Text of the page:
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And you've probably read all of them.
NEW YORK, N.Y. - The potty humour of "Captain Underpants" children's books and the mature exploration of race and family violence by Nobel laureate Toni Morrison in "The Bluest Eye" would seem to have...
In a world without the freedom to read, I am Salman Rushdie. I am 460 Confucian scholars who were suffocated to death so that recorded history would begin with the reign of Emperor Shih Huang Ti. I am Martin Luther whose Ninety-Five Theses was burned, but not before it set the stage for the Protestant Reformation. In a world without the freedom to read, I am anyone who has ever been censored into silence.
On Jan. 25, Twitter's website became inaccessible in Egypt. Protestors, who had gathered in Cairo's Tahrir Square and in other cities across the country, quickly responded by using proxies and other s...
As certain as death or taxes, it seems that so long as there are folks writing books there will always be those banning them. Little has changed these last couple centuries. The books banned half a ce...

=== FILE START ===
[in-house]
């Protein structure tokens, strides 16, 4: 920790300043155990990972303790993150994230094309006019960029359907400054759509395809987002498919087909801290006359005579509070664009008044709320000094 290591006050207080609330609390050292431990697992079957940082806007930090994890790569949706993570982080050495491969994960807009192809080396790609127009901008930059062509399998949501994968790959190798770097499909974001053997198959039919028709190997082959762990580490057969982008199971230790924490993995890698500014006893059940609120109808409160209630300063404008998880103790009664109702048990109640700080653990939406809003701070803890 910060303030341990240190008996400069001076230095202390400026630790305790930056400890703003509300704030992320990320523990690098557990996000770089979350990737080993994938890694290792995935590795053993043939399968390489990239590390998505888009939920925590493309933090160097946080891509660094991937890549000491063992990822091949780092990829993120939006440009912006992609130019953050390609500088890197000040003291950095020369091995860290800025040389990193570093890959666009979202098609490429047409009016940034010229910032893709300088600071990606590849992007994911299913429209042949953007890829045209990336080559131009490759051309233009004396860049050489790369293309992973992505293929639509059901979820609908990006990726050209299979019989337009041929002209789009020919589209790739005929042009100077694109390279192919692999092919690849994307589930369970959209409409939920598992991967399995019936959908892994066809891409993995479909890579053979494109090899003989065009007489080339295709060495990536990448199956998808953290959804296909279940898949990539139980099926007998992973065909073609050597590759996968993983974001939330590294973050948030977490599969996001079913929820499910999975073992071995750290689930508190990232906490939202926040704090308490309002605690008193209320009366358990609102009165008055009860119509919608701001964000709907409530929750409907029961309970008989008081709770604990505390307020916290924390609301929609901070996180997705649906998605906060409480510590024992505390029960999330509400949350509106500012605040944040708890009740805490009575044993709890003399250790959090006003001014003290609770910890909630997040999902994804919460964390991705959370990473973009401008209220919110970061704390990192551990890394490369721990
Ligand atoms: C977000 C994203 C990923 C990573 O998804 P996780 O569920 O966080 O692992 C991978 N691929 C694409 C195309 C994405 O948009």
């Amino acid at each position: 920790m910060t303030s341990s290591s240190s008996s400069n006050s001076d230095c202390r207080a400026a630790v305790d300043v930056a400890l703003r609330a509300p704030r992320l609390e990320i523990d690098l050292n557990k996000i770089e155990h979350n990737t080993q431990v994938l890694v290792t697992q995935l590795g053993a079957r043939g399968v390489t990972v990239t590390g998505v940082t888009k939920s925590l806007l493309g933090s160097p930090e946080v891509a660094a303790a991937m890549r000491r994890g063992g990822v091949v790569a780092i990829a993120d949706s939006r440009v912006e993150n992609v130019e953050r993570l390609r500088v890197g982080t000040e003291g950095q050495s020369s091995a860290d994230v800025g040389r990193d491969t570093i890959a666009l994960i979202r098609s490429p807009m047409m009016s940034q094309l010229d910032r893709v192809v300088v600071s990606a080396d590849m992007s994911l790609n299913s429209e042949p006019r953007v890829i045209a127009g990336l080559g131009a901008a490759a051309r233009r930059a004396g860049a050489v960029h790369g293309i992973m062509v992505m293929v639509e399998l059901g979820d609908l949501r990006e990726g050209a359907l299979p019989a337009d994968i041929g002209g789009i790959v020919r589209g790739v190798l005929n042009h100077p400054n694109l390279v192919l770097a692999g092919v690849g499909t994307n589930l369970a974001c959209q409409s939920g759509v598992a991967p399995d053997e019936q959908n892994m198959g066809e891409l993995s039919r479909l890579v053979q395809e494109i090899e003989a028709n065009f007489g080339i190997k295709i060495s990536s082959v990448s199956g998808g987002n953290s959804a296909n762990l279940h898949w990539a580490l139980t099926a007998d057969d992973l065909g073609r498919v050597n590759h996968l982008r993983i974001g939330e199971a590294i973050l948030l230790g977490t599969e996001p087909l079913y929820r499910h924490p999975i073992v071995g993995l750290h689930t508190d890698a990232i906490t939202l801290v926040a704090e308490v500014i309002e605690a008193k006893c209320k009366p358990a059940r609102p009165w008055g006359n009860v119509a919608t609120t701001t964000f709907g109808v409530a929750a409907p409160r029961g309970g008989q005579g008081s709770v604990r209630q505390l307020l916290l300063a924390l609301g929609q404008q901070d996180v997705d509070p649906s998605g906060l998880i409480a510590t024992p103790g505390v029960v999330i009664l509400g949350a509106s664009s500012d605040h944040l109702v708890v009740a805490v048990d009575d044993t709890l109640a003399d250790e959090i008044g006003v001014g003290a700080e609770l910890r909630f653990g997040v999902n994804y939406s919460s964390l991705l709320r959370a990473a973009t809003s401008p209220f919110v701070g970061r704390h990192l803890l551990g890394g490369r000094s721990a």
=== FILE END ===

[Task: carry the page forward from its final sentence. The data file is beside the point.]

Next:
Today kicks off Banned Books Week: the Huffington Post Canada and Indigo have teamed up to bring our readers' attention to books that have been banned or challenged, both in North America and around the world. Starting tomorrow, we will feature one noteworthy book per day that has come under fire, either by a government or a community. Should parents have the right to raise objections to what books their children are taught or are available in their school libraries? And should every book be exempt from challenge, no matter what its point of view or literary merit? These are important questions to consider and discuss this week. Whatever your opinion, remember that in Canada you are free to read a book, judge it on its merits, and discuss it openly.